One of the things that defines great art is not only that it hangs around for a long time, that people still want to see a play hundreds of years after it was first performed or read a book that was written thousands of years ago, but that that art morphs and develops alongside our own lives changing, not only staying relevant, but becoming more relevant as we ourselves change.
And so to Bruce Springsteen and, in this case, Thunder Road.
There is an amazing supercut moving around the Internet that shows 41 years of Bruce performing the same song, seamlessly arranged in chronological order. There's Bruce in the 1970s all young and brash, there's the buffed up Bruce of the 80s, the introspective Bruce of the 90s forward. Along the way E Street Band members come and go, most notably Clarence Clemons (RIP) and newcomers like Nils Lofgren and Springsteen's wife. The presence of the latter in the band speaks much to the changes of time.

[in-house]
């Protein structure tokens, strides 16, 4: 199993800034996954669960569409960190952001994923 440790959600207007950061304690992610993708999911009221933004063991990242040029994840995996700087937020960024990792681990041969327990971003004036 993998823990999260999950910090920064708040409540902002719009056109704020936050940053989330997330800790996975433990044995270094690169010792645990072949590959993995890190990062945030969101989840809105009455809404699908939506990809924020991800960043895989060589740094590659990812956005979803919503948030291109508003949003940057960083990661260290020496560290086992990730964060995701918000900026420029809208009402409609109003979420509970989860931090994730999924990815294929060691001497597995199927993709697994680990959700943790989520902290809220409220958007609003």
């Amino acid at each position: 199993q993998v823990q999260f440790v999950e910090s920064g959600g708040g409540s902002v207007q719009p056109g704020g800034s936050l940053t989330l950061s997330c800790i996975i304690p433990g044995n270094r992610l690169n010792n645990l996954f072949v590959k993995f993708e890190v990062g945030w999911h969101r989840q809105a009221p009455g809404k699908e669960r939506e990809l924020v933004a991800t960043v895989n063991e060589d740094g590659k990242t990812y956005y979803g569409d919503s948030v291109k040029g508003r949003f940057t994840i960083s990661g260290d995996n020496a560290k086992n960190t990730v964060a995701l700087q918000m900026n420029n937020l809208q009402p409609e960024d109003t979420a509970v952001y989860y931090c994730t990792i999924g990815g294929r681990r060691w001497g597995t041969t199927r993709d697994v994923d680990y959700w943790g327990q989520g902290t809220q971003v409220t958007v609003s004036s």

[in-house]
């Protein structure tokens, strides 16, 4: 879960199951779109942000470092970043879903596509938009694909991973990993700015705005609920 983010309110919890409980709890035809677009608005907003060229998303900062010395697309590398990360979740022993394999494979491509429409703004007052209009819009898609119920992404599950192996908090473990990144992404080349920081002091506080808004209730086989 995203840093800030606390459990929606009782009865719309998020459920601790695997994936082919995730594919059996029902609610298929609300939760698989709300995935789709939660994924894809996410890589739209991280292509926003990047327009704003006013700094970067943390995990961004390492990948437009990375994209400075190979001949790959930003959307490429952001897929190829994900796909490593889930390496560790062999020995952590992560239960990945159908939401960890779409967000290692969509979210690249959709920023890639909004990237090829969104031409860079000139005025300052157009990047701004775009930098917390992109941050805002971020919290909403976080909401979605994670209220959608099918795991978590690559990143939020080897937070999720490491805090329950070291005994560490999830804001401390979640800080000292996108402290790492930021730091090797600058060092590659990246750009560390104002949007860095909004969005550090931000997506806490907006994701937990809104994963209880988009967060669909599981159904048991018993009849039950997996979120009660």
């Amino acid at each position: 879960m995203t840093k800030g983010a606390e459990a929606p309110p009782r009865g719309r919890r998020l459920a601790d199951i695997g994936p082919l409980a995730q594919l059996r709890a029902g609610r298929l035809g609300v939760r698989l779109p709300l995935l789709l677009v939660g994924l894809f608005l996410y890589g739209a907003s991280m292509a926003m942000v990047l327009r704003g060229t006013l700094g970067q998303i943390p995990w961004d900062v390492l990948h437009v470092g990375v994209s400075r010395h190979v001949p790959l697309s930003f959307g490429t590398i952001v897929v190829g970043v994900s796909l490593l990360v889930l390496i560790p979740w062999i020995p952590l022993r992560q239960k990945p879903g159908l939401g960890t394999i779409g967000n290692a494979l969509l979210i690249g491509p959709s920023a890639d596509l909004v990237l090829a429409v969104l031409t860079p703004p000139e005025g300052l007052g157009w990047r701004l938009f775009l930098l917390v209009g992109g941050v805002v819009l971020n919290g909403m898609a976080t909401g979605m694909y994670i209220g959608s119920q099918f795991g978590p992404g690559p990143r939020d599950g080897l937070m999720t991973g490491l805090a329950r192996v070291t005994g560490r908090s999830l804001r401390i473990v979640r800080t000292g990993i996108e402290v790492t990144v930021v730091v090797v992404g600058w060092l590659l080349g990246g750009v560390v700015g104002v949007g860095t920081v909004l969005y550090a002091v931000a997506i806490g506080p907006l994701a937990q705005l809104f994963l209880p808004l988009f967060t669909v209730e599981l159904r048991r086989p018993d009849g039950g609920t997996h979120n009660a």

But there is also that song.
I was in high school when I first heard Thunder Road. Living outside Cleveland, Ohio, we found Born to Run on our radio a bit earlier than most folks outside of the Jersey Shore itself. At a time in my life when music was dominated by pop garbage and metal (both have their place), here was a song that put into words what I wasn't able to do myself: the need to get out of a town full of losers, the promise of talking a pretty girl into climbing into your car and taking off to, well, anywhere, that sense of something out there you needed to see.
Some 40 years later, I still listen to Thunder Road, having left that town, seen some of what there was to see, but at the same time knowing maybe I'm not that young anymore, and that there are some roads I am probably just not going to get down. In an era of cynical politics, the line about waiting on a savior to rise from the streets rings strong, yet also sad.
I think I can hear it in Bruce's lyrics, I'm certain I can see it on his face and hear it in his voice, and I'm glad he stays (virtually) on the ride with me, desperate and hopeful at the same time.